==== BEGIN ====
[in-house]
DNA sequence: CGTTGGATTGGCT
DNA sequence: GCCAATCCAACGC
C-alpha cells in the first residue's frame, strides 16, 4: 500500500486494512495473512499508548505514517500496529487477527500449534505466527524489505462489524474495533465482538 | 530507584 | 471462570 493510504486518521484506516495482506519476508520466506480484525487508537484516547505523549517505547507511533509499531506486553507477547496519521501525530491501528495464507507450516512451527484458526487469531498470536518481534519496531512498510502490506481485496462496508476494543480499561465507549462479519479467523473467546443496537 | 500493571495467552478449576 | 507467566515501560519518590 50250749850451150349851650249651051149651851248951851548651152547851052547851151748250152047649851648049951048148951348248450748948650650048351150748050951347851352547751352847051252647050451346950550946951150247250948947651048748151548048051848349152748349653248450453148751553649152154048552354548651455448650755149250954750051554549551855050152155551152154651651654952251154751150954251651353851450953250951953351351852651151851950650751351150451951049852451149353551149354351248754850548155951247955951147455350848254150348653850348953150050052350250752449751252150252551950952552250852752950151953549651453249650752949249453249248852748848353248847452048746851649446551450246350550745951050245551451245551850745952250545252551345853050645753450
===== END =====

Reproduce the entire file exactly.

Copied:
[in-house]
DNA sequence: CGTTGGATTGGCT
DNA sequence: GCCAATCCAACGC
C-alpha cells in the first residue's frame, strides 16, 4: 500500500486494512495473512499508548505514517500496529487477527500449534505466527524489505462489524474495533465482538 | 530507584 | 471462570 493510504486518521484506516495482506519476508520466506480484525487508537484516547505523549517505547507511533509499531506486553507477547496519521501525530491501528495464507507450516512451527484458526487469531498470536518481534519496531512498510502490506481485496462496508476494543480499561465507549462479519479467523473467546443496537 | 500493571495467552478449576 | 507467566515501560519518590 50250749850451150349851650249651051149651851248951851548651152547851052547851151748250152047649851648049951048148951348248450748948650650048351150748050951347851352547751352847051252647050451346950550946951150247250948947651048748151548048051848349152748349653248450453148751553649152154048552354548651455448650755149250954750051554549551855050152155551152154651651654952251154751150954251651353851450953250951953351351852651151851950650751351150451951049852451149353551149354351248754850548155951247955951147455350848254150348653850348953150050052350250752449751252150252551950952552250852752950151953549651453249650752949249453249248852748848353248847452048746851649446551450246350550745951050245551451245551850745952250545252551345853050645753450